The new Bill provides the central government “standards for addressing on the items, address identifiers and usage of post codes”. This provision will have a far-reaching impact as the physical address may be replaced by a digital code using geo-spatial coordinates to identify a specific premise. Digital addressing, though a futuristic concept, may ease the process of sorting and facilitate accurate delivery of mails and parcels. This provision may even facilitate the delivery of parcels by drone, as is being experimented in some countries. However, there is a long way to go.

The most important aspect of the Bill is to drop the hitherto existing provision in clause 4 of the 1898 Act: “Central Government shall have the exclusive privilege of conveying by post, from one place to another, all letters … and shall also have the exclusive privilege of performing all the incidental services of receiving, collecting, sending, despatching and delivering all letters….” This provision lost its relevance ever since couriers were allowed to operate in India since the 1980s. This happened because the definition of ‘letter’ was not spelt out anywhere in the Act or in subsequent Indian Post Office Rules, 1933. There is a huge grey area overlapping the concepts of ‘letter’ and ‘document’. In the eyes of law, what the couriers hitherto delivered were ‘documents’ and ‘parcels’, not the ‘letters’. Once the new Bill becomes an Act, all these legal debates as to what constituted a letter and what did not, will die down automatically.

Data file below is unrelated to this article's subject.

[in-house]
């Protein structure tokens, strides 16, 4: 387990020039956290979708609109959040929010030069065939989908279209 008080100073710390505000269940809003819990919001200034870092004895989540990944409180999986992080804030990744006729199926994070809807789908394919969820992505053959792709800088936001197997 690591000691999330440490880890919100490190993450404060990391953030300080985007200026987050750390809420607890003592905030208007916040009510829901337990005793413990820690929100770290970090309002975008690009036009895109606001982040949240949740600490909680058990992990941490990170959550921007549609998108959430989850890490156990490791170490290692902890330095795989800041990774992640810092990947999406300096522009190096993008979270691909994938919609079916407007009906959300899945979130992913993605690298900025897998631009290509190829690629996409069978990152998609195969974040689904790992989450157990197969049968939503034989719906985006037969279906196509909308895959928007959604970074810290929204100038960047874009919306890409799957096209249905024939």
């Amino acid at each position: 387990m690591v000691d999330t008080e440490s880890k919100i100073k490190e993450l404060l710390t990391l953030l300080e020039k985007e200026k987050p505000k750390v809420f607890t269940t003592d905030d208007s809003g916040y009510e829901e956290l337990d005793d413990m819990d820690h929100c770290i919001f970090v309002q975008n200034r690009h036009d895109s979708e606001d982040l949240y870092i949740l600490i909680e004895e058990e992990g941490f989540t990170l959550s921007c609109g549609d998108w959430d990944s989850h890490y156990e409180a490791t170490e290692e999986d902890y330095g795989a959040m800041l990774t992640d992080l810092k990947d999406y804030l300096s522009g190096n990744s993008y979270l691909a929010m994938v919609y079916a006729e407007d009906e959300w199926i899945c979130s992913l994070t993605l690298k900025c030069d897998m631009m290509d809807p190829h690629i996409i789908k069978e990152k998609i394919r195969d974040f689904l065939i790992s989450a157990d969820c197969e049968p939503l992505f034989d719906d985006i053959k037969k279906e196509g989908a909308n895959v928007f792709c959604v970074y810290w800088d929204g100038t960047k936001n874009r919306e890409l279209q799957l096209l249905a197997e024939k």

Whatever may be the legal provision, a commoner perceives a letter to be a written and personal form of communication between two individuals, physically conveyed by post. After the mobile revolution, the importance of such written personal communication has reduced to a significant extent. As such, doing away with the provision of “exclusive privilege” by the central government in the new Post Office Bill is a step in the right direction and an acknowledgement of the reality.

autam Bhattacharya – Former Civil Servant, now an independent commentator on socio-economic issues and public policies. Sh. Bhattacharya worked in senior positions of government in various parts of India and at the time of superannuation he was Chief PMG West Bengal, Sikkim, Andaman & Nicobar Islands, in the grade of Addl. Secretary to Govt. of India. He had studied Economics in Presidency College, University of Calcutta and in Indian Statistical Institute and had professional training at EPFL Lausanne and at International Anti-Corruption Academy, Vienna. Before joining higher Civil Services of the Govt. of India, he taught postgraduate students of Economics in two Universities

Gautam Bhattacharya, a former civil servant, is now an independent commentator on socio-economic issues and public policies. He worked in senior positions of government in various parts of India and at the time of superannuation was Chief PMG, West Bengal, Sikkim, Andaman and Nicobar Islands, in the grade of Additional Secretary to the Government of India